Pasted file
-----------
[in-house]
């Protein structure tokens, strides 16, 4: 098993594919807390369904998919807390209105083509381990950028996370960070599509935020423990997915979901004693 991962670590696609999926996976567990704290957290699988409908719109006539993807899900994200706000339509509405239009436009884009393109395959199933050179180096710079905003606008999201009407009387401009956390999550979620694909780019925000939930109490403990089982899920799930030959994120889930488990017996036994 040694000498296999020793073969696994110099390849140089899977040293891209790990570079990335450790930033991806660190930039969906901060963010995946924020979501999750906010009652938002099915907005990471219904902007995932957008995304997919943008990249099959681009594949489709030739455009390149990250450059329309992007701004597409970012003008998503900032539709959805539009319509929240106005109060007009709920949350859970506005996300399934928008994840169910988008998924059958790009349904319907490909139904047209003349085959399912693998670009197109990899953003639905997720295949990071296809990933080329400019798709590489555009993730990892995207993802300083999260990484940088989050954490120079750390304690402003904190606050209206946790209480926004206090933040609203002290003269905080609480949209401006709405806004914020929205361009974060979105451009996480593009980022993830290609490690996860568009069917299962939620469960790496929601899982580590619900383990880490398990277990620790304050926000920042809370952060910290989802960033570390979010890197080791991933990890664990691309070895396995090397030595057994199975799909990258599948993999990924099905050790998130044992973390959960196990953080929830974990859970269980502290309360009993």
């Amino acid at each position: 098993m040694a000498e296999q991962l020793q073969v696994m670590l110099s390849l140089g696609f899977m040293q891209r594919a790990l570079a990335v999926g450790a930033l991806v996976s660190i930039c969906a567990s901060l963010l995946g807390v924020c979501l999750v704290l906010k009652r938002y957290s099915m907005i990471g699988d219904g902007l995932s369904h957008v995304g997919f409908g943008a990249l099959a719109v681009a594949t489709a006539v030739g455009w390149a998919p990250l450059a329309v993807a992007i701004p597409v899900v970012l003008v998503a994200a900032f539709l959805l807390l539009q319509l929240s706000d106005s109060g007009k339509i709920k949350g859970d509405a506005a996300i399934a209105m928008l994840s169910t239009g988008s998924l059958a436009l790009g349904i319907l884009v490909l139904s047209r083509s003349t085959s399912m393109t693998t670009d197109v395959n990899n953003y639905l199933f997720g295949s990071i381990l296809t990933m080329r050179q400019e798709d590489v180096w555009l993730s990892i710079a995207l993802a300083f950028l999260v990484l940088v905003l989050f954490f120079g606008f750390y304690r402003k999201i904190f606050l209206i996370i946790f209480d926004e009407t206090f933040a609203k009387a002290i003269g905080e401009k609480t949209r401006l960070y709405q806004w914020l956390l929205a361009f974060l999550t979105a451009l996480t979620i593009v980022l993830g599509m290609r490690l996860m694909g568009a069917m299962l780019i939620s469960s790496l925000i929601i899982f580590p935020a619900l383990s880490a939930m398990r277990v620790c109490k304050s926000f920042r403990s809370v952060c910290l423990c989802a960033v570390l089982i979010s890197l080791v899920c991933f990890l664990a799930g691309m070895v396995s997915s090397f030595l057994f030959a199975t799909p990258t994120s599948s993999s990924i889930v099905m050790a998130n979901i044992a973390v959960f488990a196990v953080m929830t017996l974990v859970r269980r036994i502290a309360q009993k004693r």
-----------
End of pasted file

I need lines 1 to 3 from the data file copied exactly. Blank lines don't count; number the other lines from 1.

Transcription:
[in-house]
């Protein structure tokens, strides 16, 4: 098993594919807390369904998919807390209105083509381990950028996370960070599509935020423990997915979901004693 991962670590696609999926996976567990704290957290699988409908719109006539993807899900994200706000339509509405239009436009884009393109395959199933050179180096710079905003606008999201009407009387401009956390999550979620694909780019925000939930109490403990089982899920799930030959994120889930488990017996036994 040694000498296999020793073969696994110099390849140089899977040293891209790990570079990335450790930033991806660190930039969906901060963010995946924020979501999750906010009652938002099915907005990471219904902007995932957008995304997919943008990249099959681009594949489709030739455009390149990250450059329309992007701004597409970012003008998503900032539709959805539009319509929240106005109060007009709920949350859970506005996300399934928008994840169910988008998924059958790009349904319907490909139904047209003349085959399912693998670009197109990899953003639905997720295949990071296809990933080329400019798709590489555009993730990892995207993802300083999260990484940088989050954490120079750390304690402003904190606050209206946790209480926004206090933040609203002290003269905080609480949209401006709405806004914020929205361009974060979105451009996480593009980022993830290609490690996860568009069917299962939620469960790496929601899982580590619900383990880490398990277990620790304050926000920042809370952060910290989802960033570390979010890197080791991933990890664990691309070895396995090397030595057994199975799909990258599948993999990924099905050790998130044992973390959960196990953080929830974990859970269980502290309360009993």
């Amino acid at each position: 098993m040694a000498e296999q991962l020793q073969v696994m670590l110099s390849l140089g696609f899977m040293q891209r594919a790990l570079a990335v999926g450790a930033l991806v996976s660190i930039c969906a567990s901060l963010l995946g807390v924020c979501l999750v704290l906010k009652r938002y957290s099915m907005i990471g699988d219904g902007l995932s369904h957008v995304g997919f409908g943008a990249l099959a719109v681009a594949t489709a006539v030739g455009w390149a998919p990250l450059a329309v993807a992007i701004p597409v899900v970012l003008v998503a994200a900032f539709l959805l807390l539009q319509l929240s706000d106005s109060g007009k339509i709920k949350g859970d509405a506005a996300i399934a209105m928008l994840s169910t239009g988008s998924l059958a436009l790009g349904i319907l884009v490909l139904s047209r083509s003349t085959s399912m393109t693998t670009d197109v395959n990899n953003y639905l199933f997720g295949s990071i381990l296809t990933m080329r050179q400019e798709d590489v180096w555009l993730s990892i710079a995207l993802a300083f950028l999260v990484l940088v905003l989050f954490f120079g606008f750390y304690r402003k999201i904190f606050l209206i996370i946790f209480d926004e009407t206090f933040a609203k009387a002290i003269g905080e401009k609480t949209r401006l960070y709405q806004w914020l956390l929205a361009f974060l999550t979105a451009l996480t979620i593009v980022l993830g599509m290609r490690l996860m694909g568009a069917m299962l780019i939620s469960s790496l925000i929601i899982f580590p935020a619900l383990s880490a939930m398990r277990v620790c109490k304050s926000f920042r403990s809370v952060c910290l423990c989802a960033v570390l089982i979010s890197l080791v899920c991933f990890l664990a799930g691309m070895v396995s997915s090397f030595l057994f030959a199975t799909p990258t994120s599948s993999s990924i889930v099905m050790a998130n979901i044992a973390v959960f488990a196990v953080m929830t017996l974990v859970r269980r036994i502290a309360q009993k004693r």